New guidelines for CPR


A note on health and first aid


New guidelines out Monday switch up the steps for CPR, telling rescuers to start with hard, fast chest presses before giving mouth-to-mouth.


Source: Associated Press


In recent years, CPR guidance has been revised to put more emphasis on chest pushes for sudden cardiac arrest. In 2008, the heart group said untrained bystanders or those unwilling to do rescue breaths could do hands-only CPR until paramedics arrive or a defibrillator is used to restore a normal heart beat.


Now, the group says everyone from professionals to bystanders who use standard CPR should begin with chest compressions instead of opening the victim’s airway and breathing into their mouth first.


Chain of survival

The change ditches the old ABC training — airway-breathing-compressions. That called for rescuers to give two breaths first, then alternate with 30 presses.


Dr. Michael Sayre - Ohio State University Medical Center
Dr. Michael Sayre


Dr. Michael Sayre, co-author of the guidelines issued by the American Heart Association and emergency physician at Ohio State University Medical Center, said that approach took time and delayed chest presses, which keep the blood circulating.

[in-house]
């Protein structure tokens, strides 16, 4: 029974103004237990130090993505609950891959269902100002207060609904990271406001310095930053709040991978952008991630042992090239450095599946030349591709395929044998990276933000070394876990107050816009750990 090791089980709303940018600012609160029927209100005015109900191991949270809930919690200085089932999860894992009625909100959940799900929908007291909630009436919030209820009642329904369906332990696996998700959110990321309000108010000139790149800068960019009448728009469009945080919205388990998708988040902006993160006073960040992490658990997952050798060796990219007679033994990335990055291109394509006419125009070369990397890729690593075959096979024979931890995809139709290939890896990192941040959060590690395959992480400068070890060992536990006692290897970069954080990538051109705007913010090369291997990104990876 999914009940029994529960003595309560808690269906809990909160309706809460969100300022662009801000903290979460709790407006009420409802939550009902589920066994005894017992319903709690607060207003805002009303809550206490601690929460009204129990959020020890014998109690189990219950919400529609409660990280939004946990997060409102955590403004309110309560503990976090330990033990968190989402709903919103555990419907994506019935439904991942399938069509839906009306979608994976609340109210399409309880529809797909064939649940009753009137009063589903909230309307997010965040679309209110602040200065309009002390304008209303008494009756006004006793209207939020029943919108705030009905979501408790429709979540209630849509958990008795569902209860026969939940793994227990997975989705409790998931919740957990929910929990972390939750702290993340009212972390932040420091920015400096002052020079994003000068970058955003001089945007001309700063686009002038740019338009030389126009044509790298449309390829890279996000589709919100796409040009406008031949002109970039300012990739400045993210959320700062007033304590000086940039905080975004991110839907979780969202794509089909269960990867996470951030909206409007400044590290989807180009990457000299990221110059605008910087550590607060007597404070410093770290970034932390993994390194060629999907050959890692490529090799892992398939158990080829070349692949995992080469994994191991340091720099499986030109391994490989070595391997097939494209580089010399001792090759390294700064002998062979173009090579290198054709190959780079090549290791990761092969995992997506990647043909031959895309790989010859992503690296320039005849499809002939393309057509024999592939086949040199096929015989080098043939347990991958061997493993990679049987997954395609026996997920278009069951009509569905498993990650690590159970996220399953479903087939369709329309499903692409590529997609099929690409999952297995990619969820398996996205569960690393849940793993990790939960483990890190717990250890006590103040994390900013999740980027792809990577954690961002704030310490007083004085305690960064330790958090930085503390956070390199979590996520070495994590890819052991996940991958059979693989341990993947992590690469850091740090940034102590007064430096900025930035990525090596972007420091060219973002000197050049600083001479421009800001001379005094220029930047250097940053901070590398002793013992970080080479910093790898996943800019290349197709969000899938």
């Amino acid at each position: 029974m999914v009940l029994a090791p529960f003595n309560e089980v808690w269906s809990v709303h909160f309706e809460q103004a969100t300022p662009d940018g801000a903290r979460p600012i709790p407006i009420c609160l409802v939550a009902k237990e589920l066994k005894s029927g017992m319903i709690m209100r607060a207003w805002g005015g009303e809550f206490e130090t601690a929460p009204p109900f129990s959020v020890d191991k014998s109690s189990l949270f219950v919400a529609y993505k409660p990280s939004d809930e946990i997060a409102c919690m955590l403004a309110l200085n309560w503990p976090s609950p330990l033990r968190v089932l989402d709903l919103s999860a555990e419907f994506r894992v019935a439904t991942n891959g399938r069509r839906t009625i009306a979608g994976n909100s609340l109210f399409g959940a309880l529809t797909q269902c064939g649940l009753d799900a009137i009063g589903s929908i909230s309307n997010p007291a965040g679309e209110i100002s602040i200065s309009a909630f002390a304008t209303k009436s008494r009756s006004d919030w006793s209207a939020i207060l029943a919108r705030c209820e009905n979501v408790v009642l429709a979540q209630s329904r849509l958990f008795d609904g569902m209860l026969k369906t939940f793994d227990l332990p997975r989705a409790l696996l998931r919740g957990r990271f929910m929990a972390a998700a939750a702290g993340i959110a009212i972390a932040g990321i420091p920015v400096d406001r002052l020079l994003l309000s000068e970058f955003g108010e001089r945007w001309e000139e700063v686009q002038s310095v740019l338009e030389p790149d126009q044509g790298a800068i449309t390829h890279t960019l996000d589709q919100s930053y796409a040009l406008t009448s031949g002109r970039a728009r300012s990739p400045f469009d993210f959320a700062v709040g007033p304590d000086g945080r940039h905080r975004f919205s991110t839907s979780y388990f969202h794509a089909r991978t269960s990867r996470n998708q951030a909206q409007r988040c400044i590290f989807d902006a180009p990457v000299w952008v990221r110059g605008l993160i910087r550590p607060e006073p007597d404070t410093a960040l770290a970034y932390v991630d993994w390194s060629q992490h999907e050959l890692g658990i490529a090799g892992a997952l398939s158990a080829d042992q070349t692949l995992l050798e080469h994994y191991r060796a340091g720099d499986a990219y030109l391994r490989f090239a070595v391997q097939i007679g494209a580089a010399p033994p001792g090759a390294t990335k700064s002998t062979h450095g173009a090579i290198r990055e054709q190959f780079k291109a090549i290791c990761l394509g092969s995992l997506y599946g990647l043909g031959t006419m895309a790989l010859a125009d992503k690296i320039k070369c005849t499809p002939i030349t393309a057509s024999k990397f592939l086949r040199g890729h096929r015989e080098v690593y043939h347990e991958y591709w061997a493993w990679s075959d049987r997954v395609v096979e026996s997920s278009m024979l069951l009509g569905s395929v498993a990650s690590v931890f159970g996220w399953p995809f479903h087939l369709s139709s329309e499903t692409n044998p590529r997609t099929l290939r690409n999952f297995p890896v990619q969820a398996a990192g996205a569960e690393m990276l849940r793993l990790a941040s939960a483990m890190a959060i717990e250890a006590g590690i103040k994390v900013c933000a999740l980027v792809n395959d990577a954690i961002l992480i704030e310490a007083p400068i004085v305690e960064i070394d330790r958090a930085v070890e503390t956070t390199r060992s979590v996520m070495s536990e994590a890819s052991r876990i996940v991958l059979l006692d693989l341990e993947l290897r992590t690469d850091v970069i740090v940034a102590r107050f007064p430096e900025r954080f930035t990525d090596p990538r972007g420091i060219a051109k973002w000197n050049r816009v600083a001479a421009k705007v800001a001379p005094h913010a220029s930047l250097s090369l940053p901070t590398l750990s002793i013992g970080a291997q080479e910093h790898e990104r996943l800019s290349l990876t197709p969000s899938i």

When the rescuer pushes hard and fast on the victim’s chest, they’re really acting like an artificial heart. That blood carries oxygen that helps keep the organs alive till help arrives (…) Put one hand on top of the other and push really hard. Dr. Michael Sayre.


Sudden cardiac arrest — when the heart suddenly stops beating — can occur after a heart attack or as a result of electrocution or near-drowning. The person collapses, stops breathing normally and is unresponsive. Survival rates from cardiac arrest outside the hospital vary across the country — from 3 percent to 15 percent, according to Sayre.


Under the revised guidelines, rescuers using traditional CPR, or cardiopulmonary resuscitation, should start chest compressions immediately — 30 chest presses, then two breaths. The change applies to adults and children, but not newborns.


Here’s a preview of a training video on the matter. Please note, for complete and accurate guidelines you should refer to the American Heart Association or the European Resuscitation Council

To download the complete European Resuscitation Council Guidelines for Resuscitation 2010, you can click here.


October 18th, 2010.


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